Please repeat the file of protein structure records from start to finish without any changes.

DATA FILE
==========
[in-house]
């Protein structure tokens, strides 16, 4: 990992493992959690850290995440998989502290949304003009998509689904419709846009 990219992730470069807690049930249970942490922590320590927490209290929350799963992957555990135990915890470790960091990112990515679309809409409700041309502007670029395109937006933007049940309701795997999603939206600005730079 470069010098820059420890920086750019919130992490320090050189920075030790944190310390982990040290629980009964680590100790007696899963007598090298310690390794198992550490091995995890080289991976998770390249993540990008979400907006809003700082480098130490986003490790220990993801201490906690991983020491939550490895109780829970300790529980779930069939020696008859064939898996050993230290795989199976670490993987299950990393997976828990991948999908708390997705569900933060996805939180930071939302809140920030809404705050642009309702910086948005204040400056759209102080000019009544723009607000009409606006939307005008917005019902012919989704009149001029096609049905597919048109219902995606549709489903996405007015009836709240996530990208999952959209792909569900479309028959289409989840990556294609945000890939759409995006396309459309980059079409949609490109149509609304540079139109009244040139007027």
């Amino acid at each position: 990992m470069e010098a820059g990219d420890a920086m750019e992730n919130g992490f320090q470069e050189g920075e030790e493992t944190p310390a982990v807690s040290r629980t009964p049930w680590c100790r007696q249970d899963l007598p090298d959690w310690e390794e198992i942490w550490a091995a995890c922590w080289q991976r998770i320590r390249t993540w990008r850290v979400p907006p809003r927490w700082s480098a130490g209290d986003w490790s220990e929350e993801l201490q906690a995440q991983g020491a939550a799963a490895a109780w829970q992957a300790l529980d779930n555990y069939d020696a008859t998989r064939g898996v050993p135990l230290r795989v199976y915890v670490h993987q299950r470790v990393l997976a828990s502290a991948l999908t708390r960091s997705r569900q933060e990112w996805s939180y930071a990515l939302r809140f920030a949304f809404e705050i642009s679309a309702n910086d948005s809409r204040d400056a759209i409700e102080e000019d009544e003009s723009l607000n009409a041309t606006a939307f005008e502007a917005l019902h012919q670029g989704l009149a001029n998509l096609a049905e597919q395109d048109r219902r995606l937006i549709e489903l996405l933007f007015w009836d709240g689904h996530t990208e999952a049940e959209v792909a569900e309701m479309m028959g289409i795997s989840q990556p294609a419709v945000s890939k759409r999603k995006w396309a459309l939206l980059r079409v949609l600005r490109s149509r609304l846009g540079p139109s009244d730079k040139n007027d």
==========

[in-house]
């Protein structure tokens, strides 16, 4: 990992493992959690850290995440998989502290949304003009998509689904419709846009 990219992730470069807690049930249970942490922590320590927490209290929350799963992957555990135990915890470790960091990112990515679309809409409700041309502007670029395109937006933007049940309701795997999603939206600005730079 470069010098820059420890920086750019919130992490320090050189920075030790944190310390982990040290629980009964680590100790007696899963007598090298310690390794198992550490091995995890080289991976998770390249993540990008979400907006809003700082480098130490986003490790220990993801201490906690991983020491939550490895109780829970300790529980779930069939020696008859064939898996050993230290795989199976670490993987299950990393997976828990991948999908708390997705569900933060996805939180930071939302809140920030809404705050642009309702910086948005204040400056759209102080000019009544723009607000009409606006939307005008917005019902012919989704009149001029096609049905597919048109219902995606549709489903996405007015009836709240996530990208999952959209792909569900479309028959289409989840990556294609945000890939759409995006396309459309980059079409949609490109149509609304540079139109009244040139007027």
């Amino acid at each position: 990992m470069e010098a820059g990219d420890a920086m750019e992730n919130g992490f320090q470069e050189g920075e030790e493992t944190p310390a982990v807690s040290r629980t009964p049930w680590c100790r007696q249970d899963l007598p090298d959690w310690e390794e198992i942490w550490a091995a995890c922590w080289q991976r998770i320590r390249t993540w990008r850290v979400p907006p809003r927490w700082s480098a130490g209290d986003w490790s220990e929350e993801l201490q906690a995440q991983g020491a939550a799963a490895a109780w829970q992957a300790l529980d779930n555990y069939d020696a008859t998989r064939g898996v050993p135990l230290r795989v199976y915890v670490h993987q299950r470790v990393l997976a828990s502290a991948l999908t708390r960091s997705r569900q933060e990112w996805s939180y930071a990515l939302r809140f920030a949304f809404e705050i642009s679309a309702n910086d948005s809409r204040d400056a759209i409700e102080e000019d009544e003009s723009l607000n009409a041309t606006a939307f005008e502007a917005l019902h012919q670029g989704l009149a001029n998509l096609a049905e597919q395109d048109r219902r995606l937006i549709e489903l996405l933007f007015w009836d709240g689904h996530t990208e999952a049940e959209v792909a569900e309701m479309m028959g289409i795997s989840q990556p294609a419709v945000s890939k759409r999603k995006w396309a459309l939206l980059r079409v949609l600005r490109s149509r609304l846009g540079p139109s009244d730079k040139n007027d």